The sight of Joe Flacco frantically running from pressure or peeling himself off the turf has been all too common this fall.
According to ESPN stats, Flacco is the most-blitzed quarterback in the league. He's faced 145 blitzes compared to 144 for Washington's Robert Griffin III. Flacco has been sacked 20 times on those blitzes and has a 38.6 quarterback rating.
On the year, Flacco has been sacked 30 times, the third-most in the NFL. He was sacked 35 times last year and is on pace for more than 53 this season.
It leads to problems like the one last Sunday when Flacco threw his first interception of the game.
Ray Rice, who was praised for his pass blocking by Head Coach John Harbaugh, uncharacteristically missed his block on blitzing linebacker Vontaze Burfict and Flacco tried to step up through pressure to get a pass to wide open receiver Marlon Brown. But with two defenders wrapped around his legs, another hit his arm as he was trying to throw. The pass fluttered and was easily intercepted.
It's an example of the problem being larger than Flacco or the Ravens' offensive line, which has been under siege. The problem is the entire offense hasn't done enough to stop it.
"Listen, teams are coming after us a little bit and we're kind of letting them," Flacco said. "We're really not doing anything to combat it. We haven't been good enough to stop it and do other things to get them out of it."
Three primary things help offenses combat pressure:
1) Run the ball effectively
2) Beat opponents through the air when they blitz
3) Block blitzes effectively
To the first point, the Ravens haven't been able to run the ball all season, and are averaging a league-worst 2.8 yards per carry. Baltimore has tried to create more advantageous running situations by opening up the offense with more shotgun, three-wide sets, but opponents haven't taken the bait.
Opponents are still giving the Ravens a lot of run defense looks, which also puts extra defenders near the line of scrimmage and in position to blitz.
With defenses showing those looks, the Ravens have one- on-one matchups against their cornerbacks and generally only one safety in deep coverage. Hit a couple big gains or consistently complete passes, and defenses will ease off the gas pedal.
But the Ravens' passing offense hasn't done that either.
Flacco is completing 48.1 percent of his passes when under pressure, ranked 15th in the league. He's been good on the run over the past couple of games, including in overtime against Cincinnati, but his season-long accuracy percentage under pressure is 57.9, the ninth-lowest in the NFL.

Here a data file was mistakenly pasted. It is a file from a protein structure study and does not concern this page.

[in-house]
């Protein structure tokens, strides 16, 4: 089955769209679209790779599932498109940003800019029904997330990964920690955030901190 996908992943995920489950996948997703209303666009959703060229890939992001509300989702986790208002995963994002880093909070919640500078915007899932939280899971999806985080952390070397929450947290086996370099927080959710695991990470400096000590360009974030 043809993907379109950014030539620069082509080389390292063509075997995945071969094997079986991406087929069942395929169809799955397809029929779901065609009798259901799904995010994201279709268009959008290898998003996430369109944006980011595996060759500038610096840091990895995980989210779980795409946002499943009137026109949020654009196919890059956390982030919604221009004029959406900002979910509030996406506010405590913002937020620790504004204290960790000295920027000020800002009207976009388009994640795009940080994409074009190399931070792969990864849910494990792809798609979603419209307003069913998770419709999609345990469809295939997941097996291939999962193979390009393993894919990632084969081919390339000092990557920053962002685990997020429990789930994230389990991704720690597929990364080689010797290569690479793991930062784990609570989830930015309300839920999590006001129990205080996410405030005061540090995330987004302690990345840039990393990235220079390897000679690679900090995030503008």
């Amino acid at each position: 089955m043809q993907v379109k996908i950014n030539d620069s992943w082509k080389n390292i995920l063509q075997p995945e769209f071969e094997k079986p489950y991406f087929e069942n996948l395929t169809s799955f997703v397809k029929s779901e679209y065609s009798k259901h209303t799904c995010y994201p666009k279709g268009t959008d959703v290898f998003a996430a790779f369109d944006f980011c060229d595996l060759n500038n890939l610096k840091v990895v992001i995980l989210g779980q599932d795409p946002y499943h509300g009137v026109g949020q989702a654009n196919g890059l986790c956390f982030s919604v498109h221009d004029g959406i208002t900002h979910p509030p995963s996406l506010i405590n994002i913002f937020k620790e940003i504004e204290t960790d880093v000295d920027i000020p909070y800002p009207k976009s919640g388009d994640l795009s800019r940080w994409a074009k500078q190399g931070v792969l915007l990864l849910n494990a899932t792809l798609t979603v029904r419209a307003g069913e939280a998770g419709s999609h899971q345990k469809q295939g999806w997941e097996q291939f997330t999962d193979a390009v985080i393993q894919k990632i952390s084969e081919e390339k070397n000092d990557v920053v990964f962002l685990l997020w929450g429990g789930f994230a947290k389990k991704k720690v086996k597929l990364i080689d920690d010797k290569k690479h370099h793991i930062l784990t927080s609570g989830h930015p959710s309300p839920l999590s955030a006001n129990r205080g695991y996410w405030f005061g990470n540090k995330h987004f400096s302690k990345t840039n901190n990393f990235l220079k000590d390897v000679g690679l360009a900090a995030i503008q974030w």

Some of that is because the receivers aren't winning one-on-one matchups as often as they need to be. If receivers were open more often, Flacco would have a higher completion percentage. Other times, he hasn't had enough time to find receivers.
"We got to hit them with stuff that makes [blitzing] hurt," Flacco said. "OK, you're going to put guys up in there, you're going to double mug guys, and you're going to bring guys off the edge, you're going to play one-on-one coverage. We've got to make it hurt and we just haven't been good enough to really have teams feel the effect, or the negative effects, of them doing it. It's been pretty positive for them and that's why they've continued to do it."
Flacco would have more time to throw, or at least wouldn't get sacked so often, if the offensive line did a better job picking up blitzes. He said the biggest issue has been that teams have been able to keep enough players near the line of scrimmage to cause confusion for the offensive line.
The line's confusion is in part due to inexperience together.
The Ravens have a first-year starter at center in Gino Gradkowski. Left tackle Eugene Monroe was brought in a quarter of the way through the year and now A.Q. Shipley has had to step in at left guard for Kelechi Osemele (back).
Harbaugh said the Ravens are doing a good job against four-man rushes.
After all, Flacco is under pressure only 36.3 percent of the time he drops back, ranking in the bottom half of the league. By comparison, Seattle's Russell Wilson and Terrelle Pryor have been under heat 46.6 percent of the time.
But the Ravens offensive line has to do better against pressures, Harbaugh said, which is a difficult task especially in three-wide sets that don't allow for extra blockers.
"I don't know if communication is the right word, but it's being on the same page and picking up the pressures when they make them complicated for you," Harbaugh said.
"When they attack a protection where you can't pick everybody up, then we've got to get the ball out to the right guy, and hopefully they're not covering that guy or there's a little room to throw to that guy. That's not always the case; the ball is not always out. Other times, we've got to get the back to the right spot. Other times we've got to get the line to the right spot. So, we are doing that many different times, but that's always a chess game in there."
The Ravens don't appear to be ready to make any more changes along the offensive line, so the group must grow together to slow opponents' pressure. Harbaugh is confident they will.
"I know we can do it," he said. "We've got a good scheme, we've got smart guys. We have backs who are willing to pick guys up and stick their face in there and block people. … That's something we've just got to keep working for."